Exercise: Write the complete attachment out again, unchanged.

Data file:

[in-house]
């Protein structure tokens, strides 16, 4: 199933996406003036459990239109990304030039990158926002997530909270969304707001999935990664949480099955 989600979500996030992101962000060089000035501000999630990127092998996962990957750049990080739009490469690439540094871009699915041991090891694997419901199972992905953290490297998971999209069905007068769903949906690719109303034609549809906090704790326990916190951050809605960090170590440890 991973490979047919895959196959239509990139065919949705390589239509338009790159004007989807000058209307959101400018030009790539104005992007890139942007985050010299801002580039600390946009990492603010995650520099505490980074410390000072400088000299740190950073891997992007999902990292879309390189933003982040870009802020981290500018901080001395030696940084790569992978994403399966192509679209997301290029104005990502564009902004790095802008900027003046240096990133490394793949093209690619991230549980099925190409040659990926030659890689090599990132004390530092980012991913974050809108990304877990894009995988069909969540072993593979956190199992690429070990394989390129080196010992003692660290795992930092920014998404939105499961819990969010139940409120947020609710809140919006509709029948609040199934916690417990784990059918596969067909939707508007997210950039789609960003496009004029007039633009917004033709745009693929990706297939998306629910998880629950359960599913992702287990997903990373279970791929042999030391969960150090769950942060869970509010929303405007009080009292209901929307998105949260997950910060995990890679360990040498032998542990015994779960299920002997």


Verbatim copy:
[in-house]
């Protein structure tokens, strides 16, 4: 199933996406003036459990239109990304030039990158926002997530909270969304707001999935990664949480099955 989600979500996030992101962000060089000035501000999630990127092998996962990957750049990080739009490469690439540094871009699915041991090891694997419901199972992905953290490297998971999209069905007068769903949906690719109303034609549809906090704790326990916190951050809605960090170590440890 991973490979047919895959196959239509990139065919949705390589239509338009790159004007989807000058209307959101400018030009790539104005992007890139942007985050010299801002580039600390946009990492603010995650520099505490980074410390000072400088000299740190950073891997992007999902990292879309390189933003982040870009802020981290500018901080001395030696940084790569992978994403399966192509679209997301290029104005990502564009902004790095802008900027003046240096990133490394793949093209690619991230549980099925190409040659990926030659890689090599990132004390530092980012991913974050809108990304877990894009995988069909969540072993593979956190199992690429070990394989390129080196010992003692660290795992930092920014998404939105499961819990969010139940409120947020609710809140919006509709029948609040199934916690417990784990059918596969067909939707508007997210950039789609960003496009004029007039633009917004033709745009693929990706297939998306629910998880629950359960599913992702287990997903990373279970791929042999030391969960150090769950942060869970509010929303405007009080009292209901929307998105949260997950910060995990890679360990040498032998542990015994779960299920002997």